Perfect recall and the informational contents of strategies in extensive games
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This dissertation consists of five chapters on the informational contents of strategies and the role of the perfect recall condition for information partitions in extensive games. The first, introductory, chapter gives basic definitions of extensive games and some results known in the game theory literature. The questions that will be investigated in the remaining chapters and their significance in the literature are also described.
In the second chapter it is shown that strategies defined as contingent plans may contain some information that is additional to what the information partition describes. Two types of additional information that strategies may contain when perfect recall is violated are considered. Both behavior and mixed strategies contain the first type of information, but only mixed strategies contain the second type. Addition of either type of information, however, leads to a refinement of the information partition that satisfies perfect recall. The perfect recall condition is found to be significant in demarcating the roles of strategies and information partitions in extensive games.
In the third chapter the full informational contents of mixed strategy spaces is explored. The informational content of mixed strategy spaces is found to be invariant over a range of information partitions. A weakening of the perfect recall condition called A-loss is obtained and found to be necessary and sufficient for the information contained in mixed strategies to be equivalent to that of a game with perfect recall. An implication of this result is that a player whose information partition satisfies A-loss can play "as-if" he has perfect recall and a player without A-loss can't. In other words, if an information partition satisfies A-loss, every mixed strategy makes up for any lack of perfect recall described by the information partition. For behavior strategies, we never obtain informational equivalence between distinct information partitions. A-loss turns out to also be a necessary condition for a game without chance moves to have a Nash equilibrium in pure strategies for all payoff assignments.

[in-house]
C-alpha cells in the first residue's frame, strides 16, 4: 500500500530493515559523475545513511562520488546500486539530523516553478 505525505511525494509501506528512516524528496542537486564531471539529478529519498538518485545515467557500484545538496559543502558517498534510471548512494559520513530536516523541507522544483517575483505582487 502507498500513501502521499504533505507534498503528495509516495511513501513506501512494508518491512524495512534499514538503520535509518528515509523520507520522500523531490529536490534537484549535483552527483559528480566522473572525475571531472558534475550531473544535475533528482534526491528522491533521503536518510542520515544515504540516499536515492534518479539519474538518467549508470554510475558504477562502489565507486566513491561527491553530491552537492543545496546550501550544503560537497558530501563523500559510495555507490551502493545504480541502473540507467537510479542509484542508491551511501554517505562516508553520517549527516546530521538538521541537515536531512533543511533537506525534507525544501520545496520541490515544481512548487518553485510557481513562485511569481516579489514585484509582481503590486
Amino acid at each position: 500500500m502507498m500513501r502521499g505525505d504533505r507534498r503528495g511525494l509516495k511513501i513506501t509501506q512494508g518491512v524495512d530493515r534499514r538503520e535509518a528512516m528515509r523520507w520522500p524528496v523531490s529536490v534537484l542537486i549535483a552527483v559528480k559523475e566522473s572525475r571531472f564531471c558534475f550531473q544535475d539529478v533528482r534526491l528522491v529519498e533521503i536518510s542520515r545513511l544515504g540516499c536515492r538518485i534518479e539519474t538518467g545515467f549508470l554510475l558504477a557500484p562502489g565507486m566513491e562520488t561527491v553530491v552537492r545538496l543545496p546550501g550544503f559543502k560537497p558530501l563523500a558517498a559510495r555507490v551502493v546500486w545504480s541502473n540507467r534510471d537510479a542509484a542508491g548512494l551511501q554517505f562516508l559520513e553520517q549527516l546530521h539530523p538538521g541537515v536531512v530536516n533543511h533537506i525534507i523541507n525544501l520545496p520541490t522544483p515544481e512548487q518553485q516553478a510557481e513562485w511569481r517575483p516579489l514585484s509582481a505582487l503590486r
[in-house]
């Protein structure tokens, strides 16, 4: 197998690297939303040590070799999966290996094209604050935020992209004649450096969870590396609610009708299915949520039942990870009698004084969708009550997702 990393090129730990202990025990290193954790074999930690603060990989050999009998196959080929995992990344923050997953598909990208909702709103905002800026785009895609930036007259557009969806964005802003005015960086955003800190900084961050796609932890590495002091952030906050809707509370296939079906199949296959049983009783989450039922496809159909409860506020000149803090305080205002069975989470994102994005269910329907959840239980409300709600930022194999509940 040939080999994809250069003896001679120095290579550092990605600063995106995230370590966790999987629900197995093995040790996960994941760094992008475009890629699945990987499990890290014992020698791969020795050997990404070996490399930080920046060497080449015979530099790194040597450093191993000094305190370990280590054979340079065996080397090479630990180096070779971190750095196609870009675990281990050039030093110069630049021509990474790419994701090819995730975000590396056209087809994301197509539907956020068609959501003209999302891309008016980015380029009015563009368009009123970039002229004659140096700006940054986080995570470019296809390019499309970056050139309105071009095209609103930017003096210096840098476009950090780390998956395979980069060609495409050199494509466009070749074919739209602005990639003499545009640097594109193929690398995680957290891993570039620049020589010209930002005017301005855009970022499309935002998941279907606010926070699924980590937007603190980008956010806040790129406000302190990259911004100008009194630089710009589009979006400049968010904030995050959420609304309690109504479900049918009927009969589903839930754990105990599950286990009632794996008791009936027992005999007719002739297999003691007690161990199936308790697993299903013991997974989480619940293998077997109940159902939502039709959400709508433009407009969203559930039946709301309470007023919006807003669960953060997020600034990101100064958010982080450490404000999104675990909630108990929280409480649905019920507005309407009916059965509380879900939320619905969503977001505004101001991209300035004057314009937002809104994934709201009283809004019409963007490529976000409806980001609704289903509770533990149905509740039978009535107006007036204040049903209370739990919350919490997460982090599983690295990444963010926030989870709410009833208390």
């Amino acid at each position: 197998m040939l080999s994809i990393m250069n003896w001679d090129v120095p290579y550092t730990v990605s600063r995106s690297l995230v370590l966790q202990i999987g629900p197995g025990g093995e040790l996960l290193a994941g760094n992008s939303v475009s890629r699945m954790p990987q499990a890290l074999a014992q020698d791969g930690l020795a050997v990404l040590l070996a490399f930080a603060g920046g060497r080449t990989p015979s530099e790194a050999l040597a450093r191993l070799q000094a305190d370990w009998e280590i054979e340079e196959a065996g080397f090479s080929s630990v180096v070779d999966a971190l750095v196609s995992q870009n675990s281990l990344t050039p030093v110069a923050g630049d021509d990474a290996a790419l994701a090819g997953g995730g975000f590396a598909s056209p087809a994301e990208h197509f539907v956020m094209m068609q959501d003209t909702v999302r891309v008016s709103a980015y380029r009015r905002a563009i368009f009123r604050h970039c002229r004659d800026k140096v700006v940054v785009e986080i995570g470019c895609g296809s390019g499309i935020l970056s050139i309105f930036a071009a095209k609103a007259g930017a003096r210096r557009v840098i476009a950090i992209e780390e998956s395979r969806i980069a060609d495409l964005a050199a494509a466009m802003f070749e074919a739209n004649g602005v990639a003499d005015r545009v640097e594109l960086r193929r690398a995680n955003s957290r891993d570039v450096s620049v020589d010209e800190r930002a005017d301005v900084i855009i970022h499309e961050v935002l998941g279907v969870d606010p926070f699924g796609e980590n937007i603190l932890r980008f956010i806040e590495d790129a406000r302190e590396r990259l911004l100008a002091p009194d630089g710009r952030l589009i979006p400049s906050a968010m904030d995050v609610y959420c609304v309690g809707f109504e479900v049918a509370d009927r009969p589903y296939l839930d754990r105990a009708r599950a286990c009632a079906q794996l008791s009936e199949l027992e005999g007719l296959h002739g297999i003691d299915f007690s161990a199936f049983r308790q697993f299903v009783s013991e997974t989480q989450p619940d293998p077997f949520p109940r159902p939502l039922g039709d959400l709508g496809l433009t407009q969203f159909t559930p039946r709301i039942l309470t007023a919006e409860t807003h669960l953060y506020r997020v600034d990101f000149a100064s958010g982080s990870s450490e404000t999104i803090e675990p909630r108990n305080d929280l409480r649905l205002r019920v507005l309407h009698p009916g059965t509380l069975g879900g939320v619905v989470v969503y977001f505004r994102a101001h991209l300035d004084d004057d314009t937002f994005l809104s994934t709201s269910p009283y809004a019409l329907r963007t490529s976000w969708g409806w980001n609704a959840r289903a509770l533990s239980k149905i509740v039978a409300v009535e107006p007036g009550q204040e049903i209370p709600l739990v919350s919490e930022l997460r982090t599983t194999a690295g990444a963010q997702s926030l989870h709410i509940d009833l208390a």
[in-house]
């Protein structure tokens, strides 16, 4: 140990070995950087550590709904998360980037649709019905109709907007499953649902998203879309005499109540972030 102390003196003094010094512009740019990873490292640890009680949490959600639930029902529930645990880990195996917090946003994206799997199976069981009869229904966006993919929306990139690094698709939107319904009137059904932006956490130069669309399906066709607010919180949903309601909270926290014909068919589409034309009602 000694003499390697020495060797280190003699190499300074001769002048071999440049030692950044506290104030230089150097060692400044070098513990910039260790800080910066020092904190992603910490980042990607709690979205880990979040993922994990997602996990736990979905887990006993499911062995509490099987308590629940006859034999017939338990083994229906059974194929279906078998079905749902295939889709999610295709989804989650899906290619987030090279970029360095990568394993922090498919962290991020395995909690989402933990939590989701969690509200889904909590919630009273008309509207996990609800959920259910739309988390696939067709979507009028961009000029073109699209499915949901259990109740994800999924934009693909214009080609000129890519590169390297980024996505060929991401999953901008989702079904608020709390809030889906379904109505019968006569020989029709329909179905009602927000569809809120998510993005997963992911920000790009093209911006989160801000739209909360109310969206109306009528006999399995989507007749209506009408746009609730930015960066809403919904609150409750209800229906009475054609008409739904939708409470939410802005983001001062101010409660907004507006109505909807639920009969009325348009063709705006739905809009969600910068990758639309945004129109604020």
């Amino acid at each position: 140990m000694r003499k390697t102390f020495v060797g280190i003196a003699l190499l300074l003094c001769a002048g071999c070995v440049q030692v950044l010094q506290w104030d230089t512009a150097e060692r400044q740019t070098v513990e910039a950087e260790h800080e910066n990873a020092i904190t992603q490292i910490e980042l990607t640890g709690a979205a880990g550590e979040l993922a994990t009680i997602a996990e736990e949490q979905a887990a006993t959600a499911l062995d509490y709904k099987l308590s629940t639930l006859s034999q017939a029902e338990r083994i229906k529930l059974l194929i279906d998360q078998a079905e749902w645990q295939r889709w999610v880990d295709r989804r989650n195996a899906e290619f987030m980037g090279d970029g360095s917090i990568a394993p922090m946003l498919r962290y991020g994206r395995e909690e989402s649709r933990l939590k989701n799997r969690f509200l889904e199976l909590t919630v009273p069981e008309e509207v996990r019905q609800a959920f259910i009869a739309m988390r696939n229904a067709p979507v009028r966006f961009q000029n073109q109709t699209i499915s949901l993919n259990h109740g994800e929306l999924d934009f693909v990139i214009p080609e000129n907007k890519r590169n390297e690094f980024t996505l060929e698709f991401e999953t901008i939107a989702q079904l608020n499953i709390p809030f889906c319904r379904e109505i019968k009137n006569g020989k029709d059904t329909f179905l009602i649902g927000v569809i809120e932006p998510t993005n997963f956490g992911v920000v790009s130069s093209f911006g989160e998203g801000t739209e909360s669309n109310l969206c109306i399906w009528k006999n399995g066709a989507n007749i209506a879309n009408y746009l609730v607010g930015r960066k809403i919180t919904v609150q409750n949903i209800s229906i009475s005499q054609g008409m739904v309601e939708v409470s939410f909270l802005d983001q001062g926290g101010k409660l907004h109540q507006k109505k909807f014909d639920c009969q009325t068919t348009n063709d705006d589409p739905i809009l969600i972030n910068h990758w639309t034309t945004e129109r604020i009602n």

In the fourth chapter the role of the perfect recall condition in preserving some information in the transformation from an extensive game to its agent normal form is discussed. If we interpret a player as a team of agents (one at each information set) then the essential difference between an extensive game and the associated agent normal form game is that in the former the agents act cooperatively while in the latter they act independently. The perfect recall condition is shown to be necessary and sufficient for the perfect equilibria of an extensive game to coincide with those of the associated agent normal form game for all payoff assignments. The contribution of this result is necessity; sufficiency is already known. Since this is proved using pure strategies for the player with imperfect recall in question, one subtle implication is obtained: a perfect equilibrium of the agent normal form game where each agent effectively knows the actions taken and information acquired by his preceding agents, may not be a perfect equilibrium in the original extensive game. This means that perfect recall implies more than just effective knowledge of what happened previously.
Chapter 5 concludes.
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